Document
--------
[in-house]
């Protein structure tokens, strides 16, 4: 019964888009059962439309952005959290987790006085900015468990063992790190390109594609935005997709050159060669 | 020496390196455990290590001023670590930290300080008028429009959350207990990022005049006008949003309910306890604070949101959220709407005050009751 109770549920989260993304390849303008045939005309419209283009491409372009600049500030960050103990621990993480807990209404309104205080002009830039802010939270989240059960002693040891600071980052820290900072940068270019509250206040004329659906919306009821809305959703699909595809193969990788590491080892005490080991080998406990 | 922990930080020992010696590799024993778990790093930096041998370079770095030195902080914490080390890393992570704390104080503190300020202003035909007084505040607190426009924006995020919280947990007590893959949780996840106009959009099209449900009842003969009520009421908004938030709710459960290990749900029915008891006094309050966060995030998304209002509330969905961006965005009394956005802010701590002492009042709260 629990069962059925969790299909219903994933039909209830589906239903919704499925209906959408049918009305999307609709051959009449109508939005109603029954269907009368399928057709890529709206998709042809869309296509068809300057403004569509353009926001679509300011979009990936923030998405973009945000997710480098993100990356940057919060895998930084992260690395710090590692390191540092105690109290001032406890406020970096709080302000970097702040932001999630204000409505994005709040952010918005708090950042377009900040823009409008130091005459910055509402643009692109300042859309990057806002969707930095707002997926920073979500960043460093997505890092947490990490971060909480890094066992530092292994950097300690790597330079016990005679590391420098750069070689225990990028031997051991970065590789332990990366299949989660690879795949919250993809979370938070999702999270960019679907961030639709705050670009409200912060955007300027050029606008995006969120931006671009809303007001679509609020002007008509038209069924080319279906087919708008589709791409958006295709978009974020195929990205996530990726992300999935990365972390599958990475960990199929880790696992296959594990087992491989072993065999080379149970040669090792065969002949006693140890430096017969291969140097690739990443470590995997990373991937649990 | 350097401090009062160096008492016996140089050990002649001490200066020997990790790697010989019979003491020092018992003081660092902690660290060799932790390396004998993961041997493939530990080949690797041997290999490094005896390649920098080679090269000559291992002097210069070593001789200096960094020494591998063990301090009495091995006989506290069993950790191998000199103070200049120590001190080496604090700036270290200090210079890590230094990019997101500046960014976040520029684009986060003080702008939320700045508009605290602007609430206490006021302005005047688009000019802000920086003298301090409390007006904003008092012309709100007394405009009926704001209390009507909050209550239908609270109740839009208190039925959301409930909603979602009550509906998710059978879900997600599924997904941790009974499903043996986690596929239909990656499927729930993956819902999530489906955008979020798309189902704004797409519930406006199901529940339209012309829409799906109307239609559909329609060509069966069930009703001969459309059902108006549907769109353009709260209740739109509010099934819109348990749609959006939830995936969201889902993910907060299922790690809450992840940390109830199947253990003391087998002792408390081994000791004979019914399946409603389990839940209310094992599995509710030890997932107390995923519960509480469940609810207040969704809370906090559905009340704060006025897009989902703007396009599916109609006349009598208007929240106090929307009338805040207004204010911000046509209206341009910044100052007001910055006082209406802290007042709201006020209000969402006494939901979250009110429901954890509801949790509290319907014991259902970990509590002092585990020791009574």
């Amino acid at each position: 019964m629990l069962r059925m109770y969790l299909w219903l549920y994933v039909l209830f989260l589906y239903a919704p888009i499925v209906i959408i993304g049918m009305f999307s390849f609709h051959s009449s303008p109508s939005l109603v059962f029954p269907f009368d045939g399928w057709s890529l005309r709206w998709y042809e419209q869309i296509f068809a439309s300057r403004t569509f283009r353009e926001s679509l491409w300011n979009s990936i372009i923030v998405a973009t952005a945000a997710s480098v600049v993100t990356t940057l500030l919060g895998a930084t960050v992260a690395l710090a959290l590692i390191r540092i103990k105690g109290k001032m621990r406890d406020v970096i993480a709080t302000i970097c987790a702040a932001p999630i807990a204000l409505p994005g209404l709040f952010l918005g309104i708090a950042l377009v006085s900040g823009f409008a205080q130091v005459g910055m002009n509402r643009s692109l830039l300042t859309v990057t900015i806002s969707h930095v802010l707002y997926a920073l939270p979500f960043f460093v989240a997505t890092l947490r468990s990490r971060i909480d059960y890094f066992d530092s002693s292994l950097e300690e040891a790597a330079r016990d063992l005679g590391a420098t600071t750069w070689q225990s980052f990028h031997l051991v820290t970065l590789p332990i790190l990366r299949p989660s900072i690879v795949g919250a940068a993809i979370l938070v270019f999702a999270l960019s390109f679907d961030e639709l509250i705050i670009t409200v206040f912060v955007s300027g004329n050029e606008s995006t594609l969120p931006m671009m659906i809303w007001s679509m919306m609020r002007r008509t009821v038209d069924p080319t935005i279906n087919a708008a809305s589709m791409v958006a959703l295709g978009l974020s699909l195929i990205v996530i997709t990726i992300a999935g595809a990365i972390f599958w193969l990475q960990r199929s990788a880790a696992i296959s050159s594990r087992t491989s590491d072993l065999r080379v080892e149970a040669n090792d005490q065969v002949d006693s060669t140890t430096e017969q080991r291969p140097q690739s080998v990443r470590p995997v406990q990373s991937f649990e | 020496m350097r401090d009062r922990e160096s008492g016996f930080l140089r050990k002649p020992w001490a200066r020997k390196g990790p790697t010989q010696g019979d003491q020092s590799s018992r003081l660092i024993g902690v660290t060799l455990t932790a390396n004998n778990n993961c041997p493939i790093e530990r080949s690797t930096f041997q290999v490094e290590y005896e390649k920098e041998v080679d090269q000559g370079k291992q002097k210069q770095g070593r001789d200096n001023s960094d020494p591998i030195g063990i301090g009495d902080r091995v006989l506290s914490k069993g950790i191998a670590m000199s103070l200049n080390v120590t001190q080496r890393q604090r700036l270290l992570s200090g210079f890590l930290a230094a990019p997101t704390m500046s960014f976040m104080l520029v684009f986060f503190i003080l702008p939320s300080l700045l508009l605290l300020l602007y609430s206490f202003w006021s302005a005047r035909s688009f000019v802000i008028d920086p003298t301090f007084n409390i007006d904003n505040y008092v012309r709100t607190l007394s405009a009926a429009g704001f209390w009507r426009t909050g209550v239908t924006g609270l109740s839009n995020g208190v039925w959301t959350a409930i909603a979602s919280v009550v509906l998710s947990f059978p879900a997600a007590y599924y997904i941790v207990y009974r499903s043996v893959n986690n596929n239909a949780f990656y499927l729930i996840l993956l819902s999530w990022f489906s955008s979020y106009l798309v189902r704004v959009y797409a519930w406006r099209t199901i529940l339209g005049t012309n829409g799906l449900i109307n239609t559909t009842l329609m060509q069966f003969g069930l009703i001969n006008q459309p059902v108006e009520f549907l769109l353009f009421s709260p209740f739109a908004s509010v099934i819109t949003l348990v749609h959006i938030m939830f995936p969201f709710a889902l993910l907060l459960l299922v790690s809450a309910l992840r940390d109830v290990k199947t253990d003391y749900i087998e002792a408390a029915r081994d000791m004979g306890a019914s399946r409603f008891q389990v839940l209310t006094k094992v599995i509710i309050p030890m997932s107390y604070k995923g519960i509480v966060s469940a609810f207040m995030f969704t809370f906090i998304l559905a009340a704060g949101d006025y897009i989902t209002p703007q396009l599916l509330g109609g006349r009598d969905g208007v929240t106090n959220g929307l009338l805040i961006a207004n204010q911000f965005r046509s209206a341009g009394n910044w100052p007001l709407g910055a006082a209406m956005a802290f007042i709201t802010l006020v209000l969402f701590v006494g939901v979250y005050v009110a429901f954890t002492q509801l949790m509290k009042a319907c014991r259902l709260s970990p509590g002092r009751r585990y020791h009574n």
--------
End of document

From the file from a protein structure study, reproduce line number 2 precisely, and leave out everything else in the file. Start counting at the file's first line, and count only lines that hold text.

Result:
């Protein structure tokens, strides 16, 4: 019964888009059962439309952005959290987790006085900015468990063992790190390109594609935005997709050159060669 | 020496390196455990290590001023670590930290300080008028429009959350207990990022005049006008949003309910306890604070949101959220709407005050009751 109770549920989260993304390849303008045939005309419209283009491409372009600049500030960050103990621990993480807990209404309104205080002009830039802010939270989240059960002693040891600071980052820290900072940068270019509250206040004329659906919306009821809305959703699909595809193969990788590491080892005490080991080998406990 | 922990930080020992010696590799024993778990790093930096041998370079770095030195902080914490080390890393992570704390104080503190300020202003035909007084505040607190426009924006995020919280947990007590893959949780996840106009959009099209449900009842003969009520009421908004938030709710459960290990749900029915008891006094309050966060995030998304209002509330969905961006965005009394956005802010701590002492009042709260 629990069962059925969790299909219903994933039909209830589906239903919704499925209906959408049918009305999307609709051959009449109508939005109603029954269907009368399928057709890529709206998709042809869309296509068809300057403004569509353009926001679509300011979009990936923030998405973009945000997710480098993100990356940057919060895998930084992260690395710090590692390191540092105690109290001032406890406020970096709080302000970097702040932001999630204000409505994005709040952010918005708090950042377009900040823009409008130091005459910055509402643009692109300042859309990057806002969707930095707002997926920073979500960043460093997505890092947490990490971060909480890094066992530092292994950097300690790597330079016990005679590391420098750069070689225990990028031997051991970065590789332990990366299949989660690879795949919250993809979370938070999702999270960019679907961030639709705050670009409200912060955007300027050029606008995006969120931006671009809303007001679509609020002007008509038209069924080319279906087919708008589709791409958006295709978009974020195929990205996530990726992300999935990365972390599958990475960990199929880790696992296959594990087992491989072993065999080379149970040669090792065969002949006693140890430096017969291969140097690739990443470590995997990373991937649990 | 350097401090009062160096008492016996140089050990002649001490200066020997990790790697010989019979003491020092018992003081660092902690660290060799932790390396004998993961041997493939530990080949690797041997290999490094005896390649920098080679090269000559291992002097210069070593001789200096960094020494591998063990301090009495091995006989506290069993950790191998000199103070200049120590001190080496604090700036270290200090210079890590230094990019997101500046960014976040520029684009986060003080702008939320700045508009605290602007609430206490006021302005005047688009000019802000920086003298301090409390007006904003008092012309709100007394405009009926704001209390009507909050209550239908609270109740839009208190039925959301409930909603979602009550509906998710059978879900997600599924997904941790009974499903043996986690596929239909990656499927729930993956819902999530489906955008979020798309189902704004797409519930406006199901529940339209012309829409799906109307239609559909329609060509069966069930009703001969459309059902108006549907769109353009709260209740739109509010099934819109348990749609959006939830995936969201889902993910907060299922790690809450992840940390109830199947253990003391087998002792408390081994000791004979019914399946409603389990839940209310094992599995509710030890997932107390995923519960509480469940609810207040969704809370906090559905009340704060006025897009989902703007396009599916109609006349009598208007929240106090929307009338805040207004204010911000046509209206341009910044100052007001910055006082209406802290007042709201006020209000969402006494939901979250009110429901954890509801949790509290319907014991259902970990509590002092585990020791009574």